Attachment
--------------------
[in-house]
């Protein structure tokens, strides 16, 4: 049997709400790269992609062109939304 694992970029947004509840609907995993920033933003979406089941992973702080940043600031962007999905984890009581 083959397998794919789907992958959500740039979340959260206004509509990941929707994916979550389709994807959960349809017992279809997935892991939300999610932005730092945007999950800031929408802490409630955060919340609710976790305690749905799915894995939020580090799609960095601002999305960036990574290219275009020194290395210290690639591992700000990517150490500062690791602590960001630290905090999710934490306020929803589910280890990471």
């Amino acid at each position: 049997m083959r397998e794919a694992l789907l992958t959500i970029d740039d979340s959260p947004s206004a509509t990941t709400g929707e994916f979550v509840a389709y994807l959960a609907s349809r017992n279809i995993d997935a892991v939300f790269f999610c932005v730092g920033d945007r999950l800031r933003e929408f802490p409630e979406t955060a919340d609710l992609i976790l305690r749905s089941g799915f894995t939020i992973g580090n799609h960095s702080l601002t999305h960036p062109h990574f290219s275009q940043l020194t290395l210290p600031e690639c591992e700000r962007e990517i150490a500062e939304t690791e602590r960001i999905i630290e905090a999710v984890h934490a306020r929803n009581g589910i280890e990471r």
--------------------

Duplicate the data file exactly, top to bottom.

[in-house]
């Protein structure tokens, strides 16, 4: 049997709400790269992609062109939304 694992970029947004509840609907995993920033933003979406089941992973702080940043600031962007999905984890009581 083959397998794919789907992958959500740039979340959260206004509509990941929707994916979550389709994807959960349809017992279809997935892991939300999610932005730092945007999950800031929408802490409630955060919340609710976790305690749905799915894995939020580090799609960095601002999305960036990574290219275009020194290395210290690639591992700000990517150490500062690791602590960001630290905090999710934490306020929803589910280890990471």
């Amino acid at each position: 049997m083959r397998e794919a694992l789907l992958t959500i970029d740039d979340s959260p947004s206004a509509t990941t709400g929707e994916f979550v509840a389709y994807l959960a609907s349809r017992n279809i995993d997935a892991v939300f790269f999610c932005v730092g920033d945007r999950l800031r933003e929408f802490p409630e979406t955060a919340d609710l992609i976790l305690r749905s089941g799915f894995t939020i992973g580090n799609h960095s702080l601002t999305h960036p062109h990574f290219s275009q940043l020194t290395l210290p600031e690639c591992e700000r962007e990517i150490a500062e939304t690791e602590r960001i999905i630290e905090a999710v984890h934490a306020r929803n009581g589910i280890e990471r």